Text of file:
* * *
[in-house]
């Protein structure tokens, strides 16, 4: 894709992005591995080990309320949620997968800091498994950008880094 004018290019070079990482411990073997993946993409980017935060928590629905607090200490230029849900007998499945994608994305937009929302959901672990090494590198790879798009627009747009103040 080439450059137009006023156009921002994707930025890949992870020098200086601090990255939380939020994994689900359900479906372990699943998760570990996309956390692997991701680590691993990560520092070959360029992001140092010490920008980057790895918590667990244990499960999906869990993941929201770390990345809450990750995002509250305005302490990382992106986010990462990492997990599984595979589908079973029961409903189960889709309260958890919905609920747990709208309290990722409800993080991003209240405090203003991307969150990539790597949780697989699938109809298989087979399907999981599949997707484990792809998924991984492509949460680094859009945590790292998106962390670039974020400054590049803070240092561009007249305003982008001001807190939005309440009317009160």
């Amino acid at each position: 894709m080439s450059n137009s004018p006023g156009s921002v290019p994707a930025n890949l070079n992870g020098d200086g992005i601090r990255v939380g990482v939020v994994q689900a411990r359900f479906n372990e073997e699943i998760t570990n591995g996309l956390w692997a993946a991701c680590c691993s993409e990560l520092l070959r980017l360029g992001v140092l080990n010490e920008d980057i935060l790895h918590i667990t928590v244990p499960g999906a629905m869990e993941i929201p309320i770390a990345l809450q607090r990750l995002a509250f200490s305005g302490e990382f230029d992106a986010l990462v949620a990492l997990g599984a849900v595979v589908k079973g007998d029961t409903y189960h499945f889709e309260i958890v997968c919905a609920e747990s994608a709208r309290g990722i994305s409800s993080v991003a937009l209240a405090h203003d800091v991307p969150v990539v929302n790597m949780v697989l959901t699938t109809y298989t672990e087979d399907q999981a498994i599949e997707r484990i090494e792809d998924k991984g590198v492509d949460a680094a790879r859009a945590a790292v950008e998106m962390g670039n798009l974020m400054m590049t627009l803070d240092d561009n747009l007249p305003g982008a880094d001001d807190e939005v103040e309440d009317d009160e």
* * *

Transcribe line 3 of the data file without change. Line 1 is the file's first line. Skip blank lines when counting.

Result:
């Amino acid at each position: 894709m080439s450059n137009s004018p006023g156009s921002v290019p994707a930025n890949l070079n992870g020098d200086g992005i601090r990255v939380g990482v939020v994994q689900a411990r359900f479906n372990e073997e699943i998760t570990n591995g996309l956390w692997a993946a991701c680590c691993s993409e990560l520092l070959r980017l360029g992001v140092l080990n010490e920008d980057i935060l790895h918590i667990t928590v244990p499960g999906a629905m869990e993941i929201p309320i770390a990345l809450q607090r990750l995002a509250f200490s305005g302490e990382f230029d992106a986010l990462v949620a990492l997990g599984a849900v595979v589908k079973g007998d029961t409903y189960h499945f889709e309260i958890v997968c919905a609920e747990s994608a709208r309290g990722i994305s409800s993080v991003a937009l209240a405090h203003d800091v991307p969150v990539v929302n790597m949780v697989l959901t699938t109809y298989t672990e087979d399907q999981a498994i599949e997707r484990i090494e792809d998924k991984g590198v492509d949460a680094a790879r859009a945590a790292v950008e998106m962390g670039n798009l974020m400054m590049t627009l803070d240092d561009n747009l007249p305003g982008a880094d001001d807190e939005v103040e309440d009317d009160e």